In the final weeks of the legislative session, nestled in between hemp and chicken coops, was a bill that stripped the state Board of Elections of its power to buy voting equipment and placed that responsibility with the secretary of state. While plenty of other bills were left in limbo as a result of the General Assembly’s abrupt recess, House and Senate versions of the voting equipment bill went the distance and the measure was signed into law by Governor Raimondo last week, according to the governor’s office. But what does it all mean? Officials say the state’s nearly 20-year-old voting machines are sorely in need of an upgrade. The Board of Elections has been talking about replacing the outdated machines for roughly five years amid funding woes and logistical holdups.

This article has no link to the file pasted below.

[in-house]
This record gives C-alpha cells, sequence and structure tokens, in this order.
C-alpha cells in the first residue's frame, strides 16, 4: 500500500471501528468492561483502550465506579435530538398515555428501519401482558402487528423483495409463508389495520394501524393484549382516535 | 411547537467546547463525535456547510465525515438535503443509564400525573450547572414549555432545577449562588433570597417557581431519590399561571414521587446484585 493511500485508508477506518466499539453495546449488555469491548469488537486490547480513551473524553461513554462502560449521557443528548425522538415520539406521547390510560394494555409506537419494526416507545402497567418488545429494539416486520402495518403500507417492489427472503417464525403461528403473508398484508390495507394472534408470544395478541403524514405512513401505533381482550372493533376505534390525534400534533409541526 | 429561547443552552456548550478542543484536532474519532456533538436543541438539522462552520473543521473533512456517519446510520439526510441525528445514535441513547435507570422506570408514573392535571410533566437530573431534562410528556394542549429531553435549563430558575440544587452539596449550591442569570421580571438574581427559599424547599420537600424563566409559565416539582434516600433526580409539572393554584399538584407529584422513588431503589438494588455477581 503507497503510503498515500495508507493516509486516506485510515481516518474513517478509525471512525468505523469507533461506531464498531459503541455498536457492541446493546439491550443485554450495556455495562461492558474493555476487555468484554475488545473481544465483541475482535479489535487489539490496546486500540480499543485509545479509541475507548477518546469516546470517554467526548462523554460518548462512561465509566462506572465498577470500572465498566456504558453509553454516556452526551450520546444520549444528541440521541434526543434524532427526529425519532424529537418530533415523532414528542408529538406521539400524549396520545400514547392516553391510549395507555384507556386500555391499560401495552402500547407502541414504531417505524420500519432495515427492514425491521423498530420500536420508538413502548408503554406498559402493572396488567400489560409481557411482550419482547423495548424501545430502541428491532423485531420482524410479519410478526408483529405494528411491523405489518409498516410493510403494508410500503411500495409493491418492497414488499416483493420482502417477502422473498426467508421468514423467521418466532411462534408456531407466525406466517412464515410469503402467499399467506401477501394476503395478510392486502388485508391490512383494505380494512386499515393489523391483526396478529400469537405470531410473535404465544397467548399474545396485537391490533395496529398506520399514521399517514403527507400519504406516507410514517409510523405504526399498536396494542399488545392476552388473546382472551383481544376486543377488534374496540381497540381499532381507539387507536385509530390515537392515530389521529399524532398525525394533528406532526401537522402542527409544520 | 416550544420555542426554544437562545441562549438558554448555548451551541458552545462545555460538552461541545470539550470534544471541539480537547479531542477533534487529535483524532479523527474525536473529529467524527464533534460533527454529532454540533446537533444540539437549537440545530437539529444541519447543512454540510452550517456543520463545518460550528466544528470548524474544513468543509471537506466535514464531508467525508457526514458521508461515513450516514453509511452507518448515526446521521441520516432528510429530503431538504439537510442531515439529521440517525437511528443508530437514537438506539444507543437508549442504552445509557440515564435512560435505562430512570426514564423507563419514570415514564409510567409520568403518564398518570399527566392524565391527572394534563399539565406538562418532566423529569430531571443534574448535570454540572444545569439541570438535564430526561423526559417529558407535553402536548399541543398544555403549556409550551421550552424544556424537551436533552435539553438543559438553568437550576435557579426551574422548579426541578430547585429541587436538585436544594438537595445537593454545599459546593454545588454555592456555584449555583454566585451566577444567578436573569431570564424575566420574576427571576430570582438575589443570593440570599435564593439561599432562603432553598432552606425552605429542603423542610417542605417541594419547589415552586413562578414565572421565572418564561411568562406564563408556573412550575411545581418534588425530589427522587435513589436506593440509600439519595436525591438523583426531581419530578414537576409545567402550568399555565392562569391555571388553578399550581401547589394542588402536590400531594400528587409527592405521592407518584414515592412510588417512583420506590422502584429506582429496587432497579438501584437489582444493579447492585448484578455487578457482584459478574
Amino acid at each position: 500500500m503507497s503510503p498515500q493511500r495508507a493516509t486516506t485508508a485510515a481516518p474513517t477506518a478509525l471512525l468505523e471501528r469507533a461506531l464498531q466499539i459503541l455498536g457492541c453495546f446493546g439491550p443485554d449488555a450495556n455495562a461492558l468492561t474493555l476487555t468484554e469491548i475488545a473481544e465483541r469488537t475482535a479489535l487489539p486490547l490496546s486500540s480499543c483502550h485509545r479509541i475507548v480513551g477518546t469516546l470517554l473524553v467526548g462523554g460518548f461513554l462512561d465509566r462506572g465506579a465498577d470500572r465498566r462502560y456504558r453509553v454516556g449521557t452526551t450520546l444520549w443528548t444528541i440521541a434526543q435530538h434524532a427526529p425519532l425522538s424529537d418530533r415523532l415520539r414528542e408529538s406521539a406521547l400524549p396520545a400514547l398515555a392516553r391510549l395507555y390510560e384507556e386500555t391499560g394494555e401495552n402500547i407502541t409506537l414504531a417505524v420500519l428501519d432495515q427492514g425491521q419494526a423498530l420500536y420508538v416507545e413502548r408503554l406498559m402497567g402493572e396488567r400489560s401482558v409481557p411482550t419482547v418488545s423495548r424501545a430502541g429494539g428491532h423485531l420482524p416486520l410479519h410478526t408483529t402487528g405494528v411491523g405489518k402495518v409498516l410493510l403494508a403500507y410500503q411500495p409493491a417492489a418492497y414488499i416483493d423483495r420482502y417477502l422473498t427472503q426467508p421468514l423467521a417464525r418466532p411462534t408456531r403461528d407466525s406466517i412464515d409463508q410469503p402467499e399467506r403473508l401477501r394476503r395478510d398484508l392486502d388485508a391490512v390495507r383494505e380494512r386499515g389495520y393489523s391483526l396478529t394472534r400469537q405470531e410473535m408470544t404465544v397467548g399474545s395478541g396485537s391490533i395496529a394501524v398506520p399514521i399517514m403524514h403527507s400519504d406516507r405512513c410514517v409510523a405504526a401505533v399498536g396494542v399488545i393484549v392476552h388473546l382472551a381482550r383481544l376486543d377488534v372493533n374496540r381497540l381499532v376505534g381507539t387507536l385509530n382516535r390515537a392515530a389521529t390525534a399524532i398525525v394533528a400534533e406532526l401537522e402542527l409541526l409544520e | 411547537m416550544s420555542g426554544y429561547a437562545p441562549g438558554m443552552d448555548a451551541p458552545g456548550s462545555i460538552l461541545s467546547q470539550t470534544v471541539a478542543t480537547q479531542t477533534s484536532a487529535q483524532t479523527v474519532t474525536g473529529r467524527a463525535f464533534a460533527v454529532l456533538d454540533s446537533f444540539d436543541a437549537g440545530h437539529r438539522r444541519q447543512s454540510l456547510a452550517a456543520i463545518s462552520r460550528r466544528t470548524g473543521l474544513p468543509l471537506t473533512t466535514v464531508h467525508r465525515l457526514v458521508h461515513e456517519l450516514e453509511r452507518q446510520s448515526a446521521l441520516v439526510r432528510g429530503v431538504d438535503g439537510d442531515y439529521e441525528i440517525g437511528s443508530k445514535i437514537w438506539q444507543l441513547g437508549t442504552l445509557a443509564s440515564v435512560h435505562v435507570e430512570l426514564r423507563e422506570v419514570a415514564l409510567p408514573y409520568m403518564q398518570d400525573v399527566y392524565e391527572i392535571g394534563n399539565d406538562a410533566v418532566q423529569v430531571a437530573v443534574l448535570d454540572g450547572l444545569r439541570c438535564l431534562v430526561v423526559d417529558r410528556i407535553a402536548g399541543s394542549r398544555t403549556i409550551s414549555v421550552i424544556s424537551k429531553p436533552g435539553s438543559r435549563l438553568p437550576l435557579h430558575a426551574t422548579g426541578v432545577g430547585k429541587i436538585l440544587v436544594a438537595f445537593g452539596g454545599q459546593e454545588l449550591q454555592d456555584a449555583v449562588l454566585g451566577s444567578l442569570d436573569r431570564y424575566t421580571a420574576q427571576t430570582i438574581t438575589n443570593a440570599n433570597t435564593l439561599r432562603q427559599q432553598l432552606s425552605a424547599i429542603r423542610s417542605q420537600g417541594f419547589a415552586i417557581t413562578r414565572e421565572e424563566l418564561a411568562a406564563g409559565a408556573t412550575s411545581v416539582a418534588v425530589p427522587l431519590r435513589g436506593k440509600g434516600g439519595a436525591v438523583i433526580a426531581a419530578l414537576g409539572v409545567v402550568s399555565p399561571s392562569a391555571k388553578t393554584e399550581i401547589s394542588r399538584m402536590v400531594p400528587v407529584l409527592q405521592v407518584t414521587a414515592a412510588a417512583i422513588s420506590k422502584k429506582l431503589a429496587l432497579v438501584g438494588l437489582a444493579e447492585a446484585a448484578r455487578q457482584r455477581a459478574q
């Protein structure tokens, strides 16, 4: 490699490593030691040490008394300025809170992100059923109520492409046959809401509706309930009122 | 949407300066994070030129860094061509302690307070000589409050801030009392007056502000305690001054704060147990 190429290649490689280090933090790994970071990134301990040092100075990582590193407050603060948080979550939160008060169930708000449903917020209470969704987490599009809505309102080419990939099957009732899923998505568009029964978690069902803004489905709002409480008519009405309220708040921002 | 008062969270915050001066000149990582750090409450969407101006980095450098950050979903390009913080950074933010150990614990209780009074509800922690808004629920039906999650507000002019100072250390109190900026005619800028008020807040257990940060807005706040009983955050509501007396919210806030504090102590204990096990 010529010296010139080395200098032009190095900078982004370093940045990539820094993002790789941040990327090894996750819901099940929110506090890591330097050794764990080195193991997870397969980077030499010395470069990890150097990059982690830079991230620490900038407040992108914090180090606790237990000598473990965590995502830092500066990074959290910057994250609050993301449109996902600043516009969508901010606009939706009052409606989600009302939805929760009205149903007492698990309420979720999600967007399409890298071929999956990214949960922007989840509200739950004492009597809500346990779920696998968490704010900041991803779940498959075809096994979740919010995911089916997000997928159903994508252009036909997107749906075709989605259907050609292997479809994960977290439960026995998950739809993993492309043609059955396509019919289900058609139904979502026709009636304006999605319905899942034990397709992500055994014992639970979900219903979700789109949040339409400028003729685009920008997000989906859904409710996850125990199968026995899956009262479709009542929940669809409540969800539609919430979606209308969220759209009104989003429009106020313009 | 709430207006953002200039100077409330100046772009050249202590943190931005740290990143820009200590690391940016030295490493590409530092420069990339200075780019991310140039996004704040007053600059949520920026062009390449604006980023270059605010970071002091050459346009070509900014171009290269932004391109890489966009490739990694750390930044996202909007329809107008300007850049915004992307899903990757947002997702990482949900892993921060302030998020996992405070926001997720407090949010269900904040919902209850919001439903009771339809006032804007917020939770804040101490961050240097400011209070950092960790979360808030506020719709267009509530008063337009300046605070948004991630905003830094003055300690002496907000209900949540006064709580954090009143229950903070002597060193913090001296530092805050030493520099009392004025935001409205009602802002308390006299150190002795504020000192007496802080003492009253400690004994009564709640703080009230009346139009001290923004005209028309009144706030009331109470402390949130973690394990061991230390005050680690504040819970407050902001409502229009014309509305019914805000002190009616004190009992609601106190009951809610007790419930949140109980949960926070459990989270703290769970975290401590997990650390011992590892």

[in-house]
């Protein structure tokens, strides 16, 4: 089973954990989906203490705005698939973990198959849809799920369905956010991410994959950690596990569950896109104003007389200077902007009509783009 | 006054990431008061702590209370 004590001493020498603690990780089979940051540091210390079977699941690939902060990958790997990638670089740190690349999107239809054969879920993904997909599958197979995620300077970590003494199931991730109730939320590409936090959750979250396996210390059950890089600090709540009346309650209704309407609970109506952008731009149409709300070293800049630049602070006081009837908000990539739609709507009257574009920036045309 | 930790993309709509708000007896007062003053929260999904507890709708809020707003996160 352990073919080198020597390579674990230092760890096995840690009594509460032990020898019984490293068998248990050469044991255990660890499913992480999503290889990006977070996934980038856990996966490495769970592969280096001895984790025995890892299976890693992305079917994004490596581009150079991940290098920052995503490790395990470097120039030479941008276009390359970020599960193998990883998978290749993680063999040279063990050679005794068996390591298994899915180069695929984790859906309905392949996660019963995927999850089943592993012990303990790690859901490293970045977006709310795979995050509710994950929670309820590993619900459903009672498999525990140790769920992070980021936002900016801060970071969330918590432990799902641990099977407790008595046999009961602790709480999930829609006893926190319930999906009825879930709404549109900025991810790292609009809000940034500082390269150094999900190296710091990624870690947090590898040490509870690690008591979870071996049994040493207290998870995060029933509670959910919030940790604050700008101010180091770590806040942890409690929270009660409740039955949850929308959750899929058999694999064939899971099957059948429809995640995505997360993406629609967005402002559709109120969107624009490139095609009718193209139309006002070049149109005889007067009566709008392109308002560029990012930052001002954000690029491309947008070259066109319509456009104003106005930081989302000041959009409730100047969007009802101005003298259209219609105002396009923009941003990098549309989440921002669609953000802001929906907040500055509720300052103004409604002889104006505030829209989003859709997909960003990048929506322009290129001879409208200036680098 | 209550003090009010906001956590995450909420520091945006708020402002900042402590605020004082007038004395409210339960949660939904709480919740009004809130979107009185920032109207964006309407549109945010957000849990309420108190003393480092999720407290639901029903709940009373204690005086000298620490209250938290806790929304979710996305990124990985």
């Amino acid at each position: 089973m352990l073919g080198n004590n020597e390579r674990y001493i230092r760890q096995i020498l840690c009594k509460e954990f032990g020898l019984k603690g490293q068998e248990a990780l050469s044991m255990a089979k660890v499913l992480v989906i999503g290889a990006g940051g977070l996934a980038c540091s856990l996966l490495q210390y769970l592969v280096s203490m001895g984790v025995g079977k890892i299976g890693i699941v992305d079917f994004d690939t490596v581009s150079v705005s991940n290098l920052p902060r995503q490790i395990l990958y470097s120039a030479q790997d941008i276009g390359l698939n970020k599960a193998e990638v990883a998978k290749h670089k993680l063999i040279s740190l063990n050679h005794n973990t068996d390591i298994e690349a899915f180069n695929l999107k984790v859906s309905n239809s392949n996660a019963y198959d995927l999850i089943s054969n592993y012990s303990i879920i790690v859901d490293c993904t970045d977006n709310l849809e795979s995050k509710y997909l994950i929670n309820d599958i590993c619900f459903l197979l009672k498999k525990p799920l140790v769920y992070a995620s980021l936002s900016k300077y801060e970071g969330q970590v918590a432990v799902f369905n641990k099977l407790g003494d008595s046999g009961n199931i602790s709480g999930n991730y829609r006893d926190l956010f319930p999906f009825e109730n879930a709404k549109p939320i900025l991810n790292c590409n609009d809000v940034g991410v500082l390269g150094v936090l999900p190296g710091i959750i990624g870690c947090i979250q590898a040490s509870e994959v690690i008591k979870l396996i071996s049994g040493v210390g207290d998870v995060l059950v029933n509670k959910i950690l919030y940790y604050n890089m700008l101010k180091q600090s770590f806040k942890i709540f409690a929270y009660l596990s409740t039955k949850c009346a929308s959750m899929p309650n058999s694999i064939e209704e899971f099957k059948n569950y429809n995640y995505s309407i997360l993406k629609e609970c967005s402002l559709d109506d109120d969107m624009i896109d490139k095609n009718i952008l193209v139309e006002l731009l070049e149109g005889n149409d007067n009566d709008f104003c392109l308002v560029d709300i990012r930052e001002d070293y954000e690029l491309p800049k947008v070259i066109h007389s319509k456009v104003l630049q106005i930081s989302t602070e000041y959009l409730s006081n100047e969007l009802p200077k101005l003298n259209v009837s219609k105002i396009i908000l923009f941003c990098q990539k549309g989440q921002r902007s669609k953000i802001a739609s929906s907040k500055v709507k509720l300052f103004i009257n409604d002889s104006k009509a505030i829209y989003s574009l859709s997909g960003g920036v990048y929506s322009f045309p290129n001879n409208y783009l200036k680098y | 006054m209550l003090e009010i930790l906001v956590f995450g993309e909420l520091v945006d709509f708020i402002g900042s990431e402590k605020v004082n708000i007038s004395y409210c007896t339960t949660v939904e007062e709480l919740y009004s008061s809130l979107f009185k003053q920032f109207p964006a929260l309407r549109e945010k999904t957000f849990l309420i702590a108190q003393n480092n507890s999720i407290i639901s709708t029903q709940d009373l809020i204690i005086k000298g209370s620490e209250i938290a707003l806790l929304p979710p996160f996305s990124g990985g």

Paul Ziriax said Friday that voting in Oklahoma will be very different next year. Ziriax, secretary of the Oklahoma State Election Board, said vote-counting technology used across the state will be overhauled by February.
Oklahoma counties use a standardized device that requires the voter to use either a No. 2 pencil or a special pen.
“In the case of absentee ballots, since we can’t send a special pen to every single voter that gets an absentee ballot, that’s why we instruct them to use a No. 2 pencil,” he said.